A conventional nonadjusting battery life detector is shown in FIG. 1. A constant current source 3 is connected to a constant voltage source 2 and the output terminal thereof is connected to the reference voltage input terminal V+ of a differential amplifier 1. Therefore, a reference voltage having a particular voltage relative to ground G is supplied to the input terminal V+. On the other hand a battery voltage is divided by resistors R1 and R2 and a divided voltage is supplied to a comparison voltage input terminal V- of the differential amplifier 1 which detects the voltage drop of the battery. The variation δVD of the battery voltage is also divided by the resistors R1 and R2 and this divided variation is supplied to the comparison voltage input terminal V- of the differential amplifier 1, too. The variation of the detecting voltage for the battery life is determined by the sum of the first variation of the output voltage of the constant voltage source 2, the second variation from a design value of the voltage supplied to the reference voltage input terminal V+ of the differential amplifier 1 and the third variation from the design value of the comparison input voltage to the comparison voltage input terminal V-. Now, the second variation occurs because of the offset voltage of the differential amplifier 1. The variation of the detecting voltage for battery life is obtained by multiplying the variation from design value of the comparison input voltage by (R1 +R2)/R2.

Furthermore, when the nonadjusting battery life detector is used in a wrist watch having an integrated circuit which operates with low power, it is necessary to operate the nonadjusting battery life detector in a sampling operating mode in order to reduce the power consumption thereof. In the case that the sampling operating mode is used, a total variation is obtained by adding the variation from the design value of the voltage for detecting the battery life to the variation of the voltage drop (VCE sat) between the emitter and collector of transistor Tr1. For example, when the output voltage of the silver oxide battery drops from 1.57 volts to 1.4 volts, an output of the differential amplifier 1 having a battery life detector is designed so as to be inverted. In this case, the variation of detector voltage is about 50 mV, that is the detector voltage is within 1.4 V50 mV.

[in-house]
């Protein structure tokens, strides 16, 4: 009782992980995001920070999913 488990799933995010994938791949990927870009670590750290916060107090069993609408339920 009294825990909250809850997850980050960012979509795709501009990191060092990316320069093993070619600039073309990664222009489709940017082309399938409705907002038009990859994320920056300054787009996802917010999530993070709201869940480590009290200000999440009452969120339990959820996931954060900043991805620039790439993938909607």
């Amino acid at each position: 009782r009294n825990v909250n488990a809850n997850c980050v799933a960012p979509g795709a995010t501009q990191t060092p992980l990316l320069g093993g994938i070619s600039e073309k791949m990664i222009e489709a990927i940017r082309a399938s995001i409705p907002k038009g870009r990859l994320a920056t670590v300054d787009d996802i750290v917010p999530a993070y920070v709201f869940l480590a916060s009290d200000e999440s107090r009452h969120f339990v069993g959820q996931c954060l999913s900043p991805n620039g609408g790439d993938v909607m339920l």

It is an object of present invention to remove the defect described above, that is, in the case that the nonadjusting battery life detector is operated in the sampling operating modes the variation from the design value of the detecting voltage for battery life is within 25 mV.

BRIEF DESCRIPTION OF THE DRAWINGS

FIG. 1 shows the circuit diagram of the conventional nonadjusting battery life detector,

FIG. 2 shows the embodiment of nonadjusting battery life detector according to the present invention,

FIG. 3 shows the one example of the constant voltage source circuits, and

FIG. 4 shows the one example of the differential amplifier circuit.

DETAILED DESCRIPTION OF THE INVENTION

In FIG. 2 the constant voltage source 2 supplying the constant voltage to the reference voltage input terminal V- generates a constant voltage relative to ground G as in the conventional battery life detector. The output terminal of the constant voltage source which generates a constant voltage to the terminal of the battery voltage VD is connected to the comparison voltage input terminal V-. This connection is different from the conventional connection. Since the constant current sources 3 and 5 stabilize the output voltages of the constant voltage sources 2 and 4, respectively, the variations of the constant voltage sources 2 and 4 are easily maintained within 10 mV of the design value.